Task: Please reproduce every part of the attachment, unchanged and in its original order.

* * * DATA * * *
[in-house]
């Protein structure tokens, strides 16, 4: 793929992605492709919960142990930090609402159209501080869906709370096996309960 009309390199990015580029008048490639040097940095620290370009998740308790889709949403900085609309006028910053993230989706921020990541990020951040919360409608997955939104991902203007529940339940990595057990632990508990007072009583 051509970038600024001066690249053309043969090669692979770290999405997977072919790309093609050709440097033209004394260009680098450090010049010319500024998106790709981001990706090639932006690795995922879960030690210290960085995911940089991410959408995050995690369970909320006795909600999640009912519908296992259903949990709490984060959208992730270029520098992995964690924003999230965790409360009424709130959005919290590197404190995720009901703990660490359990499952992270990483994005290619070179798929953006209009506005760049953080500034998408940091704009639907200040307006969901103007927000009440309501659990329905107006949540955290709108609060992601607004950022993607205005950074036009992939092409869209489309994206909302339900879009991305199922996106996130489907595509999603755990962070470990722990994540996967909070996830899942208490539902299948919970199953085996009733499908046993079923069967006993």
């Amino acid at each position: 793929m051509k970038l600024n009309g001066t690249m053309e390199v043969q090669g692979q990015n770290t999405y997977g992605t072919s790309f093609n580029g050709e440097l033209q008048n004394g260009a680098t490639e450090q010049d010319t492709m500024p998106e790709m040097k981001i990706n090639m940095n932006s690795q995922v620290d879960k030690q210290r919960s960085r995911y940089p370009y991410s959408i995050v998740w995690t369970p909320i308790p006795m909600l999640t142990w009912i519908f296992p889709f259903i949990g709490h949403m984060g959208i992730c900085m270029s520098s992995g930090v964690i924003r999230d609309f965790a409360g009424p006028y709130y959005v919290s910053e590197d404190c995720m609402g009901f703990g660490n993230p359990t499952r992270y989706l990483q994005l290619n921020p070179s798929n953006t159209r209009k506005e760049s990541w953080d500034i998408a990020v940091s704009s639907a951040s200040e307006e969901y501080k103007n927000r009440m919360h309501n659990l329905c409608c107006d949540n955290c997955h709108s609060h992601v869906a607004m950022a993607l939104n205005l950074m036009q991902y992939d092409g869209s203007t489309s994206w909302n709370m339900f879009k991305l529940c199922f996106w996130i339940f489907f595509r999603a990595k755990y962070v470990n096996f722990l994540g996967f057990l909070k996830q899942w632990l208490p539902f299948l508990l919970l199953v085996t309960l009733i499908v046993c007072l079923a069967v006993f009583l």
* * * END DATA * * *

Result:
[in-house]
């Protein structure tokens, strides 16, 4: 793929992605492709919960142990930090609402159209501080869906709370096996309960 009309390199990015580029008048490639040097940095620290370009998740308790889709949403900085609309006028910053993230989706921020990541990020951040919360409608997955939104991902203007529940339940990595057990632990508990007072009583 051509970038600024001066690249053309043969090669692979770290999405997977072919790309093609050709440097033209004394260009680098450090010049010319500024998106790709981001990706090639932006690795995922879960030690210290960085995911940089991410959408995050995690369970909320006795909600999640009912519908296992259903949990709490984060959208992730270029520098992995964690924003999230965790409360009424709130959005919290590197404190995720009901703990660490359990499952992270990483994005290619070179798929953006209009506005760049953080500034998408940091704009639907200040307006969901103007927000009440309501659990329905107006949540955290709108609060992601607004950022993607205005950074036009992939092409869209489309994206909302339900879009991305199922996106996130489907595509999603755990962070470990722990994540996967909070996830899942208490539902299948919970199953085996009733499908046993079923069967006993």
């Amino acid at each position: 793929m051509k970038l600024n009309g001066t690249m053309e390199v043969q090669g692979q990015n770290t999405y997977g992605t072919s790309f093609n580029g050709e440097l033209q008048n004394g260009a680098t490639e450090q010049d010319t492709m500024p998106e790709m040097k981001i990706n090639m940095n932006s690795q995922v620290d879960k030690q210290r919960s960085r995911y940089p370009y991410s959408i995050v998740w995690t369970p909320i308790p006795m909600l999640t142990w009912i519908f296992p889709f259903i949990g709490h949403m984060g959208i992730c900085m270029s520098s992995g930090v964690i924003r999230d609309f965790a409360g009424p006028y709130y959005v919290s910053e590197d404190c995720m609402g009901f703990g660490n993230p359990t499952r992270y989706l990483q994005l290619n921020p070179s798929n953006t159209r209009k506005e760049s990541w953080d500034i998408a990020v940091s704009s639907a951040s200040e307006e969901y501080k103007n927000r009440m919360h309501n659990l329905c409608c107006d949540n955290c997955h709108s609060h992601v869906a607004m950022a993607l939104n205005l950074m036009q991902y992939d092409g869209s203007t489309s994206w909302n709370m339900f879009k991305l529940c199922f996106w996130i339940f489907f595509r999603a990595k755990y962070v470990n096996f722990l994540g996967f057990l909070k996830q899942w632990l208490p539902f299948l508990l919970l199953v085996t309960l009733i499908v046993c007072l079923a069967v006993f009583l």